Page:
Inclusive Language 101
March 2, 2022
Sexuality education incorporates many aspects of people’s lives. Our Contact Plus program creates various content that not only provides accurate sexual health information but also cultivates a space where youth can engage in this content in an authentic and safe way. Through exploring topics such as consent, healthy relationships, values, identity and more, Contact Plus creates a foundation for youth to be active agents of their lives. While having a sexual health lens is important in our programming, much of the core of our facilitation can be emulated to create inclusive environments within our communities as a whole.
Our Girls and Youth staff has recently developed a sexuality toolkit that highlights ways that youth workers can increase their confidence around creating genuinely safe and responsive sex education spaces, as well as how these practices are actually a part of our everyday lives and can be used to support healthy youth development in any space.
In this blog, we will be honing in on the practice of using inclusive language. The nice thing about the focus of inclusive language is that with intention, it is quite an easy fix. As humans, categorization is a regular practice for all of the information we take in each day. Often that categorization is very gendered. Here are a few tips for de-gendering your everyday language to create a more inclusive environment:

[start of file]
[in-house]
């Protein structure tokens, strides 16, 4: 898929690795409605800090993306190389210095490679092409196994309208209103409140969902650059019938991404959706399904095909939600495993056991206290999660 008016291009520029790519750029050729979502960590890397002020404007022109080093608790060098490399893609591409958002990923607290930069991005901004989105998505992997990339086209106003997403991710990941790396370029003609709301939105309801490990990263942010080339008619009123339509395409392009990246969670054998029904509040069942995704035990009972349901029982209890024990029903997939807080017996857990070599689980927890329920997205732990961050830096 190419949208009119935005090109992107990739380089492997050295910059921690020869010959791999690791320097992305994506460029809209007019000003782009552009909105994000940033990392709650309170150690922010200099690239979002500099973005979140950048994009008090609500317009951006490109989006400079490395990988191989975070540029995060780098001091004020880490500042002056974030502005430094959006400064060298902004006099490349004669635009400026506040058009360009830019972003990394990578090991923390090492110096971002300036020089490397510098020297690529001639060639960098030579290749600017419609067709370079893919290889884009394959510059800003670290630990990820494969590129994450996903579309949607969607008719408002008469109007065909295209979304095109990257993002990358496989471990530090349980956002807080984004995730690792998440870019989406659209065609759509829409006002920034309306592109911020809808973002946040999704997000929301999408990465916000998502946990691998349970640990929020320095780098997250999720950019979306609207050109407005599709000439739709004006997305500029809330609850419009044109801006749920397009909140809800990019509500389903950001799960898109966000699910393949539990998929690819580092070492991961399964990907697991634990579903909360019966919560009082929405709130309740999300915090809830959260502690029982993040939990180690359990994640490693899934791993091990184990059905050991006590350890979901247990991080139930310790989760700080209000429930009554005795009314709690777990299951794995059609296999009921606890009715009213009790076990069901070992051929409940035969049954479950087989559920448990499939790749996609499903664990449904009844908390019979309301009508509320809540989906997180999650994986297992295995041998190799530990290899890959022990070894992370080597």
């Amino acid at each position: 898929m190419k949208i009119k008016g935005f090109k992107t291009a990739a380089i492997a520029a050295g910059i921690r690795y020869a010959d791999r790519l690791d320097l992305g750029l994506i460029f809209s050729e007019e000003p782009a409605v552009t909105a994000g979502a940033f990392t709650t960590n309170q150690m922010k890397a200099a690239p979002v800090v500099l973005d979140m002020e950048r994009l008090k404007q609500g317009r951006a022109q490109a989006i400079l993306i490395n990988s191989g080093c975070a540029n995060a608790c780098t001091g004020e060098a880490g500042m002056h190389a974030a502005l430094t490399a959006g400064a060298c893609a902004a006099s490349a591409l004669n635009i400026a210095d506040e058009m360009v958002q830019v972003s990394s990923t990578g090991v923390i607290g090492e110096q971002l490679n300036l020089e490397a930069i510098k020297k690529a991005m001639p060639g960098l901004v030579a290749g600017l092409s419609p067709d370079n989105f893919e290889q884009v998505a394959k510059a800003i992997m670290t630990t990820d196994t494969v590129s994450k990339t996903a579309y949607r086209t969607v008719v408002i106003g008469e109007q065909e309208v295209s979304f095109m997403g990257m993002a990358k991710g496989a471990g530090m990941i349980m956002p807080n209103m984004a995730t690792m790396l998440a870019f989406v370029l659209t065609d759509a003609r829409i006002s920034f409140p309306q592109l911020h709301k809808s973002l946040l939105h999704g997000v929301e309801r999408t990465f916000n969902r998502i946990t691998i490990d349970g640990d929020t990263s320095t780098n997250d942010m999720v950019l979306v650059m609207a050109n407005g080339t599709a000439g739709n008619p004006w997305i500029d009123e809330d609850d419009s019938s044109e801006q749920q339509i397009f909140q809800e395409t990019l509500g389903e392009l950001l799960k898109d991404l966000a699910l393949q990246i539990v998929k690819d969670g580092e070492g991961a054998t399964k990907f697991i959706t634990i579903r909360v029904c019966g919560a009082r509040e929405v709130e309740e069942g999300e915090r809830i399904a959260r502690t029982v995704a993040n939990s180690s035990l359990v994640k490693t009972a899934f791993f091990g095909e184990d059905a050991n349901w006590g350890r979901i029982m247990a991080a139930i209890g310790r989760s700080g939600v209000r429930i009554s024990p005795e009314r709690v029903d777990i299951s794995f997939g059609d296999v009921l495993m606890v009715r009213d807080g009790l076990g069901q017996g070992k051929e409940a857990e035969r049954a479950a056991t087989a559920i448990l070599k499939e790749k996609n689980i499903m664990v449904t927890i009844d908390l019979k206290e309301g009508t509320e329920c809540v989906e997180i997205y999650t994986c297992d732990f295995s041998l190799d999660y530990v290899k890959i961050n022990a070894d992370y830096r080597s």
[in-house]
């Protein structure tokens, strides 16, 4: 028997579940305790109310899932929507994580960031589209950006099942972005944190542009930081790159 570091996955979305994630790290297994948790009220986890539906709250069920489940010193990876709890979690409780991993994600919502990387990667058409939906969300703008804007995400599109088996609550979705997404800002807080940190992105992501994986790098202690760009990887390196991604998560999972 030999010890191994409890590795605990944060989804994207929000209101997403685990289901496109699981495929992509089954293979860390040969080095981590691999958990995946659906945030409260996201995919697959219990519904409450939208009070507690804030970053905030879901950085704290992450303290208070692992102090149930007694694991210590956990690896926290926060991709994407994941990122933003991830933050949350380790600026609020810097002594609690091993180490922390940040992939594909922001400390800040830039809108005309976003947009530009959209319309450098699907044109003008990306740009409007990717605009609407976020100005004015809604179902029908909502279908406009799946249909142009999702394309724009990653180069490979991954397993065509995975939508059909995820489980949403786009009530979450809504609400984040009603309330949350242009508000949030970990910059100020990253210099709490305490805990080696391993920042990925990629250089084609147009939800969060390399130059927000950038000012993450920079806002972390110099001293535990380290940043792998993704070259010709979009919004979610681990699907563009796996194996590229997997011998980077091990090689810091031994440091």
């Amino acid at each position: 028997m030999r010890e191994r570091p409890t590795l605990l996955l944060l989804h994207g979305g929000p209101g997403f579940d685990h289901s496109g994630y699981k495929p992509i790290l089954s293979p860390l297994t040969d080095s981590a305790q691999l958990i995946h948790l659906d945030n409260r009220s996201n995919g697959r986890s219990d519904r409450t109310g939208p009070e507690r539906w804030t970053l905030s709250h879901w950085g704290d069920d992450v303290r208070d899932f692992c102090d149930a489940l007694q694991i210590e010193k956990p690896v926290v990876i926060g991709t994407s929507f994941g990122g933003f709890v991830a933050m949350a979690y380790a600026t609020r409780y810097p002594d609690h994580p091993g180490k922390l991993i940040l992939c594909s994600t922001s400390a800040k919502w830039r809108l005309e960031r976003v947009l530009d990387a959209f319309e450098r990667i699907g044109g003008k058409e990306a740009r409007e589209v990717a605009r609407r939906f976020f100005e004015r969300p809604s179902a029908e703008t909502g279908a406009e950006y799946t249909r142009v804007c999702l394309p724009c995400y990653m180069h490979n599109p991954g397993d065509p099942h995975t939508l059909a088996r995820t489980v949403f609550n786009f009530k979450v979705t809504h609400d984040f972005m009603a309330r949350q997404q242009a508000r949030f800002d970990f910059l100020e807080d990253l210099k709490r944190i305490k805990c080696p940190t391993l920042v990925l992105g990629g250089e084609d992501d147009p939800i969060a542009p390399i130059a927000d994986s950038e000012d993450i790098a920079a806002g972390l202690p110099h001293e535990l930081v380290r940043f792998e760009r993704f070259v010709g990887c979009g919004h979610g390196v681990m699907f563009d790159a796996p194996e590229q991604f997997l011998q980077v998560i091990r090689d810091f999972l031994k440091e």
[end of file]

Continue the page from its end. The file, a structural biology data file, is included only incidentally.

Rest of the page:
What does this look like in practice?
- Asking for and using people’s pronouns
- Using someone’s name to talk about them if you aren’t sure of what pronouns they use
- Correcting yourself if you accidentally use the wrong pronouns for someone
- Apologizing briefly and correcting yourself if you use someone’s incorrect pronouns in front of them
- Encouraging others to use someone’s correct pronouns
- Using gender neutral terms to describe a person, or a process that may be regularly gendered
- Not labeling certain professions, roles or activities as for a certain gender identity
- “Hi, my name is Kenzie and I use she/they pronouns. What are your name and pronouns?”
- “By the way, I think that Ben uses they/them pronouns.”
- “I apologize, she likes ice cream.”
- “That is their sibling.” (instead of sister or brother)
- “Jamie is a really fun person. I heard that Jamie likes to go skydiving.”
- A person who menstruates
- A person who can get pregnant
- Mail carrier (instead of mailman, mailwoman)
- Council person/ council member (instead of councilman, councilwoman)
- Using person instead of “woman, man, boy, girl”